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Illinois State Capitol, February 10, 2023, in Springfield, Illinois.

Rich Hein

Thousands of Illinois residents get kicked off Medicaid plans

More than 47,000 Illinois residents have been kicked off their Medicaid insurance plans as of Aug. 1 – that’s nearly a quarter of the population that was up for renewal starting May 1. According to data from the state department of Healthcare and Family Services (HFS), most of them were dropped because they didn’t submit their eligibility information on time.

Medicaid is a government-funded, public health insurance program for qualifying, low-income people. The state had begun asking residents to prove their eligibility June 1, the first time since the federal government suspended that requirement in March 2020, due to the COVID-19 pandemic.

Leading up to the June 1 deadline, state officials, healthcare providers and advocacy groups have been working to get the word out about the post-COVID change. HFS kicked off a “Ready to Renew” outreach campaign in March of this year, which included paid advertisements in print and on broadcast channels, as well as an online “toolkit” available in multiple languages.

And the Illinois Association of Medicaid Health Plans has been working with insurance providers to send patients text alerts, emails, mailers, knocking on their doors and anything else they can think of, according to CEO Samantha Olds Frey. She says while they were able to get about 75 percent of recipients to re-enroll on time, that 47,000 figure is still too high.

“We could do better,” Olds Frey said. “What’s driving the percentage of members that aren’t returning paperwork? That’s a gap I think we all agree we can close.”

Olds Frey says they are waiting on HFS to break down the number of dropped recipients by age, sex and geographical location, and will do more targeted outreach based on that.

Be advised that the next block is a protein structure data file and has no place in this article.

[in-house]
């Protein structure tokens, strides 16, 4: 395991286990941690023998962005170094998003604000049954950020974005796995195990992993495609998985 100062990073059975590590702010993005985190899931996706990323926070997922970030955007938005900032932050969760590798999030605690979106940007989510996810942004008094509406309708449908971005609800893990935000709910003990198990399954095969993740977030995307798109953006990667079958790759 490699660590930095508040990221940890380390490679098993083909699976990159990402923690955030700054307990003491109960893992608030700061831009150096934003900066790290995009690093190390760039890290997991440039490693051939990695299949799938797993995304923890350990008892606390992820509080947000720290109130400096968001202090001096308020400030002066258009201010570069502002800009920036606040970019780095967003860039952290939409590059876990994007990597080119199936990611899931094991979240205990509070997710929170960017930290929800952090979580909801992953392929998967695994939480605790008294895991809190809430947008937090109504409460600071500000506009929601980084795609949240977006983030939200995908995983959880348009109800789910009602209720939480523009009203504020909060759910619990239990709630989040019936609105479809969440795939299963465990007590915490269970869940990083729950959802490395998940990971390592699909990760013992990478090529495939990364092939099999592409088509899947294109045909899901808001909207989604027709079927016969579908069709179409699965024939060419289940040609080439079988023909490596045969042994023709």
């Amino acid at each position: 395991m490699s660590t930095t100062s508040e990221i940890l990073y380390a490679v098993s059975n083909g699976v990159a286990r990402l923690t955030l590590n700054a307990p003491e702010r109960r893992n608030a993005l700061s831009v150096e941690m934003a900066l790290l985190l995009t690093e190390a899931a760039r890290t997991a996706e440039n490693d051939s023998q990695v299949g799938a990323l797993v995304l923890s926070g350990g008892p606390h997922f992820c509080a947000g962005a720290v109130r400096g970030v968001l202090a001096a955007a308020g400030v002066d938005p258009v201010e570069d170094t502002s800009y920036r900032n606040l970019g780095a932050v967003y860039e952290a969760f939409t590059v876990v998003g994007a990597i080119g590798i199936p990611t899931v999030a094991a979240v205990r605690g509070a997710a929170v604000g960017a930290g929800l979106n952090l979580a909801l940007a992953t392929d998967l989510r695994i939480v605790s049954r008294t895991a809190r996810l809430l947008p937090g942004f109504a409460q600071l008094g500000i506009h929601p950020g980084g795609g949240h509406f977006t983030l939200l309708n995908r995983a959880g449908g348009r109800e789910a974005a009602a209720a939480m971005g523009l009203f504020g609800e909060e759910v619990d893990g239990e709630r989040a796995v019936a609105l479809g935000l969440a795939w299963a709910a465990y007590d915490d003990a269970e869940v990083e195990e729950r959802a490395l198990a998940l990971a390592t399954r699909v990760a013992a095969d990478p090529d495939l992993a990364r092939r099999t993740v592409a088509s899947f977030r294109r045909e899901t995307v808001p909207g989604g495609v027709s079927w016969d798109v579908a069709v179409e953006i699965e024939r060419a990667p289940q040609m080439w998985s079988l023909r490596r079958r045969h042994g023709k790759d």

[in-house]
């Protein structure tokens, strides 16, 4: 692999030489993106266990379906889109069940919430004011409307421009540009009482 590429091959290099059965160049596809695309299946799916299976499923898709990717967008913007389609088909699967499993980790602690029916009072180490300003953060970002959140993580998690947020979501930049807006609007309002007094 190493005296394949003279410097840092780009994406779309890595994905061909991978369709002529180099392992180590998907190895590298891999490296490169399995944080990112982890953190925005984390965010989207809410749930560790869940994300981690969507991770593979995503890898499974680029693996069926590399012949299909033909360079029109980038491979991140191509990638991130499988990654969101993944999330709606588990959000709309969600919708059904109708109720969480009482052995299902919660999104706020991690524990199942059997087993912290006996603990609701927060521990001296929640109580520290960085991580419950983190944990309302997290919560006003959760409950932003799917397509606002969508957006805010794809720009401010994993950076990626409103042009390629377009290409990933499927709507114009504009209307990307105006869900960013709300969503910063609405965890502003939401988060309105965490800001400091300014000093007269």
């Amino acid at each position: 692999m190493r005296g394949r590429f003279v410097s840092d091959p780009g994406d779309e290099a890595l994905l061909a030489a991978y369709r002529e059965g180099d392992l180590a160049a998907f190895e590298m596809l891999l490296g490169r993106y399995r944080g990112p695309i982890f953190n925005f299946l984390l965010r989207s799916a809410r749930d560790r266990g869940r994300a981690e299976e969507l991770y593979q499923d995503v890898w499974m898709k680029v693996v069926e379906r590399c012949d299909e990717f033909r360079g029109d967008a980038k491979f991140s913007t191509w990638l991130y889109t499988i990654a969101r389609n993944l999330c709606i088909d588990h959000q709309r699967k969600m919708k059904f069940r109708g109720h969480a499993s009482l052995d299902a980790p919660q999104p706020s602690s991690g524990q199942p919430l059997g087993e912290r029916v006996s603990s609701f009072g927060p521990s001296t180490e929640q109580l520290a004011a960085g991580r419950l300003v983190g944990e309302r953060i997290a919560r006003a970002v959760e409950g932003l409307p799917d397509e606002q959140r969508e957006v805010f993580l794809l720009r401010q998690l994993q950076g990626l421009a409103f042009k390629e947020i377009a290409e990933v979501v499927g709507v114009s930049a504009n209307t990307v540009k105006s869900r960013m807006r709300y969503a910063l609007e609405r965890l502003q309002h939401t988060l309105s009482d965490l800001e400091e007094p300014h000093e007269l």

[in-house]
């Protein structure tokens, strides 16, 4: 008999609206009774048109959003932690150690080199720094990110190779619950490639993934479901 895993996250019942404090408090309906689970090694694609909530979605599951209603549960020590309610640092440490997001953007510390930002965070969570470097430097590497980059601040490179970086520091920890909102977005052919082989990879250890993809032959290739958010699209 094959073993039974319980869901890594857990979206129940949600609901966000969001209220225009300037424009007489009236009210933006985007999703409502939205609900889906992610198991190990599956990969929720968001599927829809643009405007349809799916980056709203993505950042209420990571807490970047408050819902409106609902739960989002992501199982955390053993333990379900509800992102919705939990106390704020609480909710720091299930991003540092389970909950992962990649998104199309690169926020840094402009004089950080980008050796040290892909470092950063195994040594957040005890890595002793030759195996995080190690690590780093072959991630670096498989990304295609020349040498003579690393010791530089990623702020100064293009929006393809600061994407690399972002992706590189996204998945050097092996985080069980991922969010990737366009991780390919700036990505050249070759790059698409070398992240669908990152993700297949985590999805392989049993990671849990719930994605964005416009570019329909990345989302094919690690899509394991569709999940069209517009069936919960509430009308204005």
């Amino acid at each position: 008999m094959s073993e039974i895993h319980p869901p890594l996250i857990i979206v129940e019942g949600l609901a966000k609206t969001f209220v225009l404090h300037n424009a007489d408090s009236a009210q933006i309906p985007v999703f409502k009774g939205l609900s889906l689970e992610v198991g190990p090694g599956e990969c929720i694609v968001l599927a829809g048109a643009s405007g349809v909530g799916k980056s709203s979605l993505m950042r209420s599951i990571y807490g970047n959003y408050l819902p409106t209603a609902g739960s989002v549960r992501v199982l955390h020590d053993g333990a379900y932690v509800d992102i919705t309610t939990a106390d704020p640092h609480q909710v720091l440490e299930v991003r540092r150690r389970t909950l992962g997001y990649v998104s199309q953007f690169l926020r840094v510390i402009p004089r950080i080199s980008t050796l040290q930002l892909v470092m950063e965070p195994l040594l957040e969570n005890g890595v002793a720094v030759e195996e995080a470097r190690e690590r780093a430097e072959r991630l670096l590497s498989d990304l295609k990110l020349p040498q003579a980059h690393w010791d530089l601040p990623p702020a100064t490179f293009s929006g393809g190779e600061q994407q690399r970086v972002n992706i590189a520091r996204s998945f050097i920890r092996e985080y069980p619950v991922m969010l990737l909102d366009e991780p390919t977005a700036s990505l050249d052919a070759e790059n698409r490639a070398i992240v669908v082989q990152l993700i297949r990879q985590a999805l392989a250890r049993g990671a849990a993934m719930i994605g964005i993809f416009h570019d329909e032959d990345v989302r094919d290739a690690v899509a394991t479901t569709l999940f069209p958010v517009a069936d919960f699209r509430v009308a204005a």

The Chicago-based Shriver Center on Poverty Law has been working with state-employed enrollment assisters to make sure people get their plans reinstated. These assisters work out of hospitals and clinics as case managers for Medicaid recipients.

Shriver Center Senior Director of Policy Stephanie Altman says her group trains the assisters on how to help people who have lost coverage reinstate their plans right away.

“I just had a couple of people today who contacted me, and they both faxed in their forms. And they had a confirmation from the fax receipt that they had done it, but they still received a letter that they were terminated,” Altman said.

Medicaid renewals work on a rolling basis, with deadlines occurring the first of every month throughout the year. However, recipients do get a 90-day grace period after their deadline to submit their information.

In an email, HFS spokesperson Jamie Munks said the state is still able to reinstate a person’s coverage if all the information is received within that grace period. And if they miss the grace period, recipients will not be left completely without insurance.

“Those who are no longer eligible for Medicaid coverage will be provided with information about finding and enrolling in alternative coverage,” Munks wrote.

Residents can visit Get Covered Illinois, which has information on how to find enrollment assisters and links to the Affordable Care Act marketplace, a website run by the federal government where residents can access and enroll in different health insurance plans.

State officials are also encouraging recipients to visit, set up an account and renew their plans online.

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